Health Consumers Alliance of SA Inc is the state’s peak health consumer body. Our members, partners and consumer advocates have identified priorities for action to ensure consumers are at the centre of health in South Australia. They want health policy based on evidence, research and consumer input at all stages to improve health outcomes and reduce costs. You can find the HCA 2018 Election Platform and Background below. 

HCA 2018 Election Platform

HCA 2018 Election Platform Background

HCA Board Chair participating in Collaborative Pairs Australia

Beginning soon as a national trial in Australia, the Collaborative Pairs Australia program is bringing together health providers and consumers to develop their teamwork skills, to lead change and improve health and wellbeing outcomes. The program will deliver leadership training to participants who enrol as consumer-clinician pairs in four regions, and support them to implement localised health service improvement and innovation projects. HCA Board Chair Deb Kay is one of the program facilitators. Deb is optimistic about the potential of this project to build the capacity and expertise of consumers and health professionals to work in genuine partnership. You can find more information on the program and Deb’s participation here.

HCA February 2018 Board Update

At the HCA Board meeting on 5 February 2018, members discussed a range of topics, including changes to Board membership, progress in recruiting a new HCA Chief Executive, and the HCA 2018 Election Platform. You can read the Board Update here.

Consumer Advocates Network Meeting

Last Tuesday we hosted our first Consumer Advocates Network (CAN) meeting for 2018. At each meeting of the CAN, we include a specific topic for discussion or learning. The topic for the February meeting was the SA Translation Centre, with guest speaker Jenni Carr. All members of the CAN network have completed our Introduction to Consumer Advocacy Training course. You can find out more about the training and scheduled training dates for 2018 here.

Oakden Response Plan Oversight Committee: February Communique

The SA Health Oakden Response Plan Oversight Committee was established in June 2017 to provide oversight and guidance to SA Health in implementing the six recommendations outlined in the Oakden Report. Following each meeting, a communique summarising the activities of the committee is published. The February 2018 communique has been published and is available to view here. You can view all available communiques here.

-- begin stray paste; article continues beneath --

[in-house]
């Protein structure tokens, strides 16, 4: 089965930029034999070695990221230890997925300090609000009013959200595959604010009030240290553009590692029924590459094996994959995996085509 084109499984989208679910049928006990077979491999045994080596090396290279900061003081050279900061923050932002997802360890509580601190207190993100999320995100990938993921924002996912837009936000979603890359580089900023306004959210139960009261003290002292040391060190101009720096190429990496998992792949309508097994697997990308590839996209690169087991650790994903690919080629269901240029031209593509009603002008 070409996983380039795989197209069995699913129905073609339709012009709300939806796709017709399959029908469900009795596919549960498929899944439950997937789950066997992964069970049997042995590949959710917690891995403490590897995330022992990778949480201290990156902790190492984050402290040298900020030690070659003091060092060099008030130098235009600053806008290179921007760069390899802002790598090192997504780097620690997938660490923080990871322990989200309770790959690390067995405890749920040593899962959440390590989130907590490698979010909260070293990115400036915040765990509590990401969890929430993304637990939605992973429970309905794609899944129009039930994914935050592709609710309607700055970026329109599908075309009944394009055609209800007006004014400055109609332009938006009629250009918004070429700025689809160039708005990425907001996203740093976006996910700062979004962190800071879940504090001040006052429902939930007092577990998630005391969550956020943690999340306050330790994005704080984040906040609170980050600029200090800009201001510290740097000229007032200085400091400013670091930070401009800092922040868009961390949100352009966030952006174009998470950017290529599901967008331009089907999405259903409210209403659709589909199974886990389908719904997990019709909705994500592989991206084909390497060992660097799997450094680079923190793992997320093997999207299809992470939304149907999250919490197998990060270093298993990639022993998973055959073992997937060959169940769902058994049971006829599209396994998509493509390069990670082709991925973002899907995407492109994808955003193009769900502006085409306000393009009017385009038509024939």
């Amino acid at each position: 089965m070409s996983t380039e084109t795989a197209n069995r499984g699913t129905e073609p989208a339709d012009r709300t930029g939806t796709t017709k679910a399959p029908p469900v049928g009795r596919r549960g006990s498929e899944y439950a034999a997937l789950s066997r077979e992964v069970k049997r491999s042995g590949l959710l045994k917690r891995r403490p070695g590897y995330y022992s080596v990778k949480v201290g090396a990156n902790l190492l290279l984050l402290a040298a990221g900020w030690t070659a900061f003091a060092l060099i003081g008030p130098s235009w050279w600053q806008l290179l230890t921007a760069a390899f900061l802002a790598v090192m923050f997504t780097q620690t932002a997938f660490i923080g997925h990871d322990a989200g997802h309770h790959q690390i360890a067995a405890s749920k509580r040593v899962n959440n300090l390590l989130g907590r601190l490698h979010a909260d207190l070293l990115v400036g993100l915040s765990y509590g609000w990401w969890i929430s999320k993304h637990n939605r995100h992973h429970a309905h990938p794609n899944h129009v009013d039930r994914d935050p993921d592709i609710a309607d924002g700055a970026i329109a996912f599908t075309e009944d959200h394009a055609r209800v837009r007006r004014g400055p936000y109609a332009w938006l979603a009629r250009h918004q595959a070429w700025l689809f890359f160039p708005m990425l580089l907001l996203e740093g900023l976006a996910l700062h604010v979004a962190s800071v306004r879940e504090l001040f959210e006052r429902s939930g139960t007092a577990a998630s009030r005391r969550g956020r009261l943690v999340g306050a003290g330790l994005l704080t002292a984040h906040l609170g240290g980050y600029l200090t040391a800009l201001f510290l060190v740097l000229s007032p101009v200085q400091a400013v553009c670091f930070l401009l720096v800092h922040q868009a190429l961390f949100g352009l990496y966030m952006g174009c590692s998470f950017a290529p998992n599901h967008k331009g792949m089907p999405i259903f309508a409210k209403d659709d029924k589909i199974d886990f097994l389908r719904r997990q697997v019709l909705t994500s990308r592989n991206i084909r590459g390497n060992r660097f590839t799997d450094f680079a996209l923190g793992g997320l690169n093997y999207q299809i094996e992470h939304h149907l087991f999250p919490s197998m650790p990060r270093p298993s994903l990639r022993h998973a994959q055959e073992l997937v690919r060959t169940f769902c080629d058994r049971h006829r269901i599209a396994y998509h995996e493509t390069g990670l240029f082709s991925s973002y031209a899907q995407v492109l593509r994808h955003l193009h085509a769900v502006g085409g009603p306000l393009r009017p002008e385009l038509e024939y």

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Events

Inspiration for Innovation Symposium: The Health Priority Network

Thursday 1 March 2018

9.30am – 1.30pm
Torrensville

The Adelaide Primary Health Network (PHN) is hosting an Inspiration for Innovation Symposium at the Thebarton Community Centre, with the aim to encourage community members to join their Health Priority Network. The Network provides a platform to share ideas and work together to improve a person’s primary health care journey. The symposium will explore opportunities for improving:

• health promotion and health literacy
• mental health, alcohol and other drugs, and physical
health issues
• equity and access for Aboriginal and Torres Strait
Islander communities.

You can find out more and register to attend here.

Health Project Management Community of Practice

Wednesday 4 April 2018
5.30pm – 7.00pm
Adelaide

The Australian Institute of Project Management is hosting an event on health project management, the first event in a series. Registered participants will explore the challenges in project management in health. Guest Speaker Professor Judith Dwyer, Director of Research in the Department of Health Care Management at the Flinders University School of Medicine, will present ideas formed in the course of her working life in healthcare management. Participants will be encouraged to contribute their perspectives and stories following the presentation. You can view the event flyer to find out more below. 

Health Project Management Flyer

Working with people with lived experiences

Tuesday 6 March 2018
9.30am – 12.30pm
Hindmarsh

Participants of the working with people with lived experiences workshop will explore the current and potential role of people with lived experience within their services. It will also employ examples to highlight the complexities and the innovation in practice to help guide future direction in this area. There will be a focus on people with a CALD background. Please email your RSVP to This email address is being protected from spambots. You need JavaScript enabled to view it. or phone 8245 8100. More information is available on the flyer below.

Working with people with lived experience

National Disability Insurance Scheme information session

Monday 26 February 2018

5pm – 6.30pm

North Adelaide Community Centre

The National Disability Insurance Agency is running an information session to help people with disability, their families, and carers to:

gain information about accessing the NDIS
understand what may be included in an NDIS plan
prepare for their first planning conversation.

This session is for people who seek access to the NDIS or who already have gained eligibility for the NDIS. You can find out more and register here.

Closing the Gap Day 2018

Thursday 22 March 2018

The Northern Health Network invites you to join them for a celebration of Indigenous culture at Closing the Gap Day, to be held at the Adelaide Showground. The day is a free all-ages event which aims to bring together people from Aboriginal and Torres Strait Islander communities to share information and take meaningful action in support of achieving Indigenous health equality by 2030. You can find out more and register here.